For some, eating insects may seem unappetizing and unappealing, but it is estimated that 2.5 billion people worldwide eat insects on a regular basis. Students from McGill University in Montreal, Canada believe they have come up with a solution to cut down on global poverty and hunger. It involves distributing cricket-producing kits to impoverished populations around the world that will give these people a source of protein and potentially a source of income as well. Simply, families could eat what they want and then sell the rest.
Crickets that are sold could then be processed into flour and other raw ingredients used to make food products. In fact, families that sell the crickets could use the money they receive to buy food products made with the cricket flour. This proposed system would in essence give impoverished people two different sources of nutrition: the crickets and the local products made from cricket flour. The team at McGill University claims that each kit could produce 11 pounds of crickets every two months. Divided among several people, the crickets wouldn’t necessarily sustain a family for two months, but would provide a much needed source of protein and other nutrients such as iron and omega-3.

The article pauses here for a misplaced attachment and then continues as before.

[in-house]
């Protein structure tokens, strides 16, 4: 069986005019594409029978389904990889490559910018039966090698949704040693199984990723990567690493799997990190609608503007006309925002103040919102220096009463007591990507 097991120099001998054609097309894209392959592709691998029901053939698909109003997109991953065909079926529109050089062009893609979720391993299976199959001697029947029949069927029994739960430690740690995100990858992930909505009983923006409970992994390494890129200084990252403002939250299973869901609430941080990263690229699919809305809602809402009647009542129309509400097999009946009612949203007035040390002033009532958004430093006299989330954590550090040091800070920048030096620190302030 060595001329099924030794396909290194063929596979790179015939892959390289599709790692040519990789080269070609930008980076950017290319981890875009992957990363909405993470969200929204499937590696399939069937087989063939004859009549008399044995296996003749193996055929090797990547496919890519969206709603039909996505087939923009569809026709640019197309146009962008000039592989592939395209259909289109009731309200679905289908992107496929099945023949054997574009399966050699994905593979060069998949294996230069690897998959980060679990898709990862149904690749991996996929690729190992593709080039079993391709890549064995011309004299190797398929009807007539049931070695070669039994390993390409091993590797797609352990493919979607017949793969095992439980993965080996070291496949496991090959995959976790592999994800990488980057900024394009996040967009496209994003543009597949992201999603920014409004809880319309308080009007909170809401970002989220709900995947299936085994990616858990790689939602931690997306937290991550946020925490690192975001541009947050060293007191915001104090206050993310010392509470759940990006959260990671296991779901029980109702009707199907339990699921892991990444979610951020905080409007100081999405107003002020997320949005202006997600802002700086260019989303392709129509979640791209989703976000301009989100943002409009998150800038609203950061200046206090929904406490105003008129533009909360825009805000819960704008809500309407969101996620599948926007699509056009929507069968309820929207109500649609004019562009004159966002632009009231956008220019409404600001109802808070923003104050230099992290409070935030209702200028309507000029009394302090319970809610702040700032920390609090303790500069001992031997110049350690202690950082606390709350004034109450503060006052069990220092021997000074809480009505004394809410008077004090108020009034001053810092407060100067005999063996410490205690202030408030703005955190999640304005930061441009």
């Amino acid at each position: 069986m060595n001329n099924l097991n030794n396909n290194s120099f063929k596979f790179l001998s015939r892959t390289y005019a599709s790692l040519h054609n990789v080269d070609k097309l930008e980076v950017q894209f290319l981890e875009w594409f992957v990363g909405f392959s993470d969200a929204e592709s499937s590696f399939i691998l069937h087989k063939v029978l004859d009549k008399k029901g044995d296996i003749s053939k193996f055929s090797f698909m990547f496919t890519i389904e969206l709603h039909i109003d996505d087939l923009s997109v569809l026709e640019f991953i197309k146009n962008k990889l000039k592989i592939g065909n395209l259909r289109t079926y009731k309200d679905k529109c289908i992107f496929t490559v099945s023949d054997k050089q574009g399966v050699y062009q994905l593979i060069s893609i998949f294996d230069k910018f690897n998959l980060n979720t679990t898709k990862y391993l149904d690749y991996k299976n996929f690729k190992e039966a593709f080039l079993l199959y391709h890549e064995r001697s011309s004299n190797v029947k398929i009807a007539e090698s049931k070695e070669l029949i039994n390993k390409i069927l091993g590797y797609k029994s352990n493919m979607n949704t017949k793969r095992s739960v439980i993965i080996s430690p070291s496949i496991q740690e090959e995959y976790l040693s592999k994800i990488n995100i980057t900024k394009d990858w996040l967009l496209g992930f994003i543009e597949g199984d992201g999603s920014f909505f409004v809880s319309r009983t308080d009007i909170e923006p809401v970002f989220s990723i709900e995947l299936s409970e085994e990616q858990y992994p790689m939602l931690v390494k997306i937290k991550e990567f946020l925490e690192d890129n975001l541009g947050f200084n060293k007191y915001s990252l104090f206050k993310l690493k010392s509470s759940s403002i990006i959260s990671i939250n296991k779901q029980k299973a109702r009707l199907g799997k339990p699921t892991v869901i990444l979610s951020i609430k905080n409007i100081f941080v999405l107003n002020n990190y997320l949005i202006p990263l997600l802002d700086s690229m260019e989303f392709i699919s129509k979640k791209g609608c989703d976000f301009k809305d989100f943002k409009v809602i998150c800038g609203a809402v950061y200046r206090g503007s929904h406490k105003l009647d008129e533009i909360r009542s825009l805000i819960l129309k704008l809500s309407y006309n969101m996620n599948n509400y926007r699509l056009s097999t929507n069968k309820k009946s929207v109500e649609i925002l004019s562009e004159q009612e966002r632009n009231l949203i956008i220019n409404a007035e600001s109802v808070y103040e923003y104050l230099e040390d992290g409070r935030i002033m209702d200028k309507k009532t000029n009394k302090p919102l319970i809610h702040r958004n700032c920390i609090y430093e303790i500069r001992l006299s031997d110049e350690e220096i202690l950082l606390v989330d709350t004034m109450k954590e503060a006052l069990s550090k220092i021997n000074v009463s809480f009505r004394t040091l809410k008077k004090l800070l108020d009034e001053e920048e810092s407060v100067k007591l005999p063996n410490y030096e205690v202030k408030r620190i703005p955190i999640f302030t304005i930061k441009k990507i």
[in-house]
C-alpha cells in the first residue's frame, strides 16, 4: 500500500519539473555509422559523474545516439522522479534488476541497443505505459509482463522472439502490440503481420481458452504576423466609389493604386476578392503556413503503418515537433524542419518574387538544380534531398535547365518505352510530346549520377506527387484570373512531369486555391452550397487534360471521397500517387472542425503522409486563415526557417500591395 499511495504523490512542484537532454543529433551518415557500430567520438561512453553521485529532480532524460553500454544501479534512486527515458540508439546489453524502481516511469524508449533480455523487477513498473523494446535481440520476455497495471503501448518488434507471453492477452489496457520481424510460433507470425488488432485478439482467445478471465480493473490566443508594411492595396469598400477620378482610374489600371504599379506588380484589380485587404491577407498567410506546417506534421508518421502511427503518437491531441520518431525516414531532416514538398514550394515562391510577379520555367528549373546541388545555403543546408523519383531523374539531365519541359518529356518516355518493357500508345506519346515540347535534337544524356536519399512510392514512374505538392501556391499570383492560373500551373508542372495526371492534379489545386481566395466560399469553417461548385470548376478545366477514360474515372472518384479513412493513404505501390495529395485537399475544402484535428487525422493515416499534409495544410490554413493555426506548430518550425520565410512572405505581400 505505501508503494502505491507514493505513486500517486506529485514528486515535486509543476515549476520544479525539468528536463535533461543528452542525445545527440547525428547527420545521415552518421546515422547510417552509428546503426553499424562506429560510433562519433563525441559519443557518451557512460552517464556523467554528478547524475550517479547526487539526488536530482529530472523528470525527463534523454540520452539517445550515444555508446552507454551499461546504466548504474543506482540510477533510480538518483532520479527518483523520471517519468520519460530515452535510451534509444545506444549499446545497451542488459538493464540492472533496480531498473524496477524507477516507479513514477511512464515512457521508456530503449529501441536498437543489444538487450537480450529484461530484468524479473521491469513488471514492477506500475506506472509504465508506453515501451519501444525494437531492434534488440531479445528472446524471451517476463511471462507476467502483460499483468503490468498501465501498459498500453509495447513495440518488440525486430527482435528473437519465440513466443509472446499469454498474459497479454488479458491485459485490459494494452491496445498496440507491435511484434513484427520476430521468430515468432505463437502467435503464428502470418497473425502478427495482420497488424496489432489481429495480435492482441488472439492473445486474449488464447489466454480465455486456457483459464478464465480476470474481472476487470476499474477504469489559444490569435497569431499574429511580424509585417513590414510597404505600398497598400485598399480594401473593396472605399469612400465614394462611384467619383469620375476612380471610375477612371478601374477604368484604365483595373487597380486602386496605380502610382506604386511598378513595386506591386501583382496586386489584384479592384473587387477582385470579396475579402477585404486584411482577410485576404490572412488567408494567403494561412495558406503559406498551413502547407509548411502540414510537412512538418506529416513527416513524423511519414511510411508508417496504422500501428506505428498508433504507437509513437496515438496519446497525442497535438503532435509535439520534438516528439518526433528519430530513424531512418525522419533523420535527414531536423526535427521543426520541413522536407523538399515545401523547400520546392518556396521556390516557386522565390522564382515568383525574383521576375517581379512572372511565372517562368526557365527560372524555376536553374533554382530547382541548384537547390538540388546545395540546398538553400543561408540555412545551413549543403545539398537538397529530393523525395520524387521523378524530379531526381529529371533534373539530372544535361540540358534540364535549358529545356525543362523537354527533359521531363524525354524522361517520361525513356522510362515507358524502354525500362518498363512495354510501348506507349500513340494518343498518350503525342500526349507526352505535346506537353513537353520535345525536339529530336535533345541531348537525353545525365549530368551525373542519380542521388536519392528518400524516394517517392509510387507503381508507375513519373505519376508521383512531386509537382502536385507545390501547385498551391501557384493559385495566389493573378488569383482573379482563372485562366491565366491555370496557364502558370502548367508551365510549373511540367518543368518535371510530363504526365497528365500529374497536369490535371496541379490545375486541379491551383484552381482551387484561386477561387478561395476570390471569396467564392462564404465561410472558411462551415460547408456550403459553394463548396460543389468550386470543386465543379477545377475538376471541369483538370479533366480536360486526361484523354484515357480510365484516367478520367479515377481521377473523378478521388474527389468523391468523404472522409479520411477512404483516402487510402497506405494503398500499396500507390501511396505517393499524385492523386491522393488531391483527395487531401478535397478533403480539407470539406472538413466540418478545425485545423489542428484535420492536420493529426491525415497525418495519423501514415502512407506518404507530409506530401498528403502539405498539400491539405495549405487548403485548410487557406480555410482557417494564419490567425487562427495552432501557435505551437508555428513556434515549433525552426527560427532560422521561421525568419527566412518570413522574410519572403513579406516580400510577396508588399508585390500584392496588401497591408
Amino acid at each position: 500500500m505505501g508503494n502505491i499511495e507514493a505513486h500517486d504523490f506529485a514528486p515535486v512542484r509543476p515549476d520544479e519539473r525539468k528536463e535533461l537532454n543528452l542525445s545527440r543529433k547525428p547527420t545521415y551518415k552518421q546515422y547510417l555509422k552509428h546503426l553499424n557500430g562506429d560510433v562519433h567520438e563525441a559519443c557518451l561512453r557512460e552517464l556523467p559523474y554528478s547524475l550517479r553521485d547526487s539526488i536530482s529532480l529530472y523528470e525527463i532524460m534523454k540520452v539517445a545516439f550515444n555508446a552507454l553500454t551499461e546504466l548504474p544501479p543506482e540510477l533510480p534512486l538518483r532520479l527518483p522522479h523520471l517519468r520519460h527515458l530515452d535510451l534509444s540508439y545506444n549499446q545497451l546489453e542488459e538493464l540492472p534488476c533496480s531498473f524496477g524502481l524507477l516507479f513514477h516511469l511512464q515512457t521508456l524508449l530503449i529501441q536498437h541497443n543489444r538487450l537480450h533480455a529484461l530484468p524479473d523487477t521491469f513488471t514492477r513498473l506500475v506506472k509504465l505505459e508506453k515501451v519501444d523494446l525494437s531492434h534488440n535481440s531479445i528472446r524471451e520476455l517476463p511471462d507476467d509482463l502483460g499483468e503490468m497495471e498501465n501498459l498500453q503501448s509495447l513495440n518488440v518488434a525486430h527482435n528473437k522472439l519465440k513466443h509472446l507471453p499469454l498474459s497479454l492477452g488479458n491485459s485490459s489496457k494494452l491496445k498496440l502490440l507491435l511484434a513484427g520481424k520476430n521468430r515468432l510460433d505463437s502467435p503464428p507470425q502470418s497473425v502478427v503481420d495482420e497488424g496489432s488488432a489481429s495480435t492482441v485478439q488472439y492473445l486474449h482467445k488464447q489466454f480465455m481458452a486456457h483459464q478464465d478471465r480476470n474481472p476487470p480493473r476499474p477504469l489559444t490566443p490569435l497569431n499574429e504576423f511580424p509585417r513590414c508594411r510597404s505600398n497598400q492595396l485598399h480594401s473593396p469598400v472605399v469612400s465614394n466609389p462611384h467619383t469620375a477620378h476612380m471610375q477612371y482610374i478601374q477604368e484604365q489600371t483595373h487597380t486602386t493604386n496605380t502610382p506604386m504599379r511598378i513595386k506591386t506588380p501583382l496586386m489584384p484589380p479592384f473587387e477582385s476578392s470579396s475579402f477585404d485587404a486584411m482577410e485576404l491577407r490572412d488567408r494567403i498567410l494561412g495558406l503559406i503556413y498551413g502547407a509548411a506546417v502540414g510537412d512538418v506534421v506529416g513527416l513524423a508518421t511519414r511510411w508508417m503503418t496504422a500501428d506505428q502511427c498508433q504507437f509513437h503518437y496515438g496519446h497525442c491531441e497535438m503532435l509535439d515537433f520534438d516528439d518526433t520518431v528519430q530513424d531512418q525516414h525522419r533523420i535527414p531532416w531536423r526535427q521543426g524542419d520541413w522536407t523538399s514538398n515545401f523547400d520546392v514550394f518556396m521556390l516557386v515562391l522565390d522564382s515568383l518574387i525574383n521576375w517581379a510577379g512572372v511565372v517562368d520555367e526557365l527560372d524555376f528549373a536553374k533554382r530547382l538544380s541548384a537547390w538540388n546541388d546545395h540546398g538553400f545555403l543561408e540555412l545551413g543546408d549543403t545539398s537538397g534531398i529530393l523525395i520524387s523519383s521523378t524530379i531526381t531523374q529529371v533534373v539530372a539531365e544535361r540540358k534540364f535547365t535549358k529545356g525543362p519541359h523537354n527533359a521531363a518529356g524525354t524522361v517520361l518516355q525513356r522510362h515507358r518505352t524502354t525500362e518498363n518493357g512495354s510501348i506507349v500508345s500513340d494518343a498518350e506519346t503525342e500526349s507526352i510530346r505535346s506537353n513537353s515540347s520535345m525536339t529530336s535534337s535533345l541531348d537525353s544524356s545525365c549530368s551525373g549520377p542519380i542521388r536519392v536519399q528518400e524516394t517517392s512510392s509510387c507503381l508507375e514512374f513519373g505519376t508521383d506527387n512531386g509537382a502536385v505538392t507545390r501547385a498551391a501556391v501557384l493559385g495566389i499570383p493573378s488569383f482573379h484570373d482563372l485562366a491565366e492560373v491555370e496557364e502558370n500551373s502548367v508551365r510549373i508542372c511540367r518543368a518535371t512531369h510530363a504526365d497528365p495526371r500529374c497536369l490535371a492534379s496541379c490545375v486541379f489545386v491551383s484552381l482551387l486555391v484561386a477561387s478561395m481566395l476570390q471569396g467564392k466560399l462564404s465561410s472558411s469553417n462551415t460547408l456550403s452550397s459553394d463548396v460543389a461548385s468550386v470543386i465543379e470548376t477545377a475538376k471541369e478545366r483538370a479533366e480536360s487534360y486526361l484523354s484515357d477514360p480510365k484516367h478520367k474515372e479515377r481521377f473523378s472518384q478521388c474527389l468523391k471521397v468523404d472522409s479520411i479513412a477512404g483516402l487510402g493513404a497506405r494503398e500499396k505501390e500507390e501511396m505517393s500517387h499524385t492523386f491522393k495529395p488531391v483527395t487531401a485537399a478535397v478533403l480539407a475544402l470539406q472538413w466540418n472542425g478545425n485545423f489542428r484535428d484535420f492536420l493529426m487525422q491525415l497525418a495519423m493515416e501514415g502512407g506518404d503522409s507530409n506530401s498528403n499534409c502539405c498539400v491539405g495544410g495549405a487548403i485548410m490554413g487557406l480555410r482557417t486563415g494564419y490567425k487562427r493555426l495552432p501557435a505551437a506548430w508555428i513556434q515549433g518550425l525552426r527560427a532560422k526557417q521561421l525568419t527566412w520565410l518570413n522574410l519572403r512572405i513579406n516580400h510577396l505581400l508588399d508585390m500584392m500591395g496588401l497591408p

Ironically, vegetarians are another possible market for goods created with the cricket flour. Many vegetarians are such because of ecological reasons, but are not opposed to eating insects. As in the case for undernourished people, vegetarians would have access to a solid protein source that is more difficult to find in the vegetarian food category.
The students still have a lot of work to do in finalizing the cricket kit prototype and coming up with recipes for the cricket flour, but I believe they are on the right track. Their cricket kit idea has the potential to solve a worldwide problem and put an end to hunger and suffering for many people. For the student’s sake and most importantly for the undernourished people around the world, I hope their vision is realized.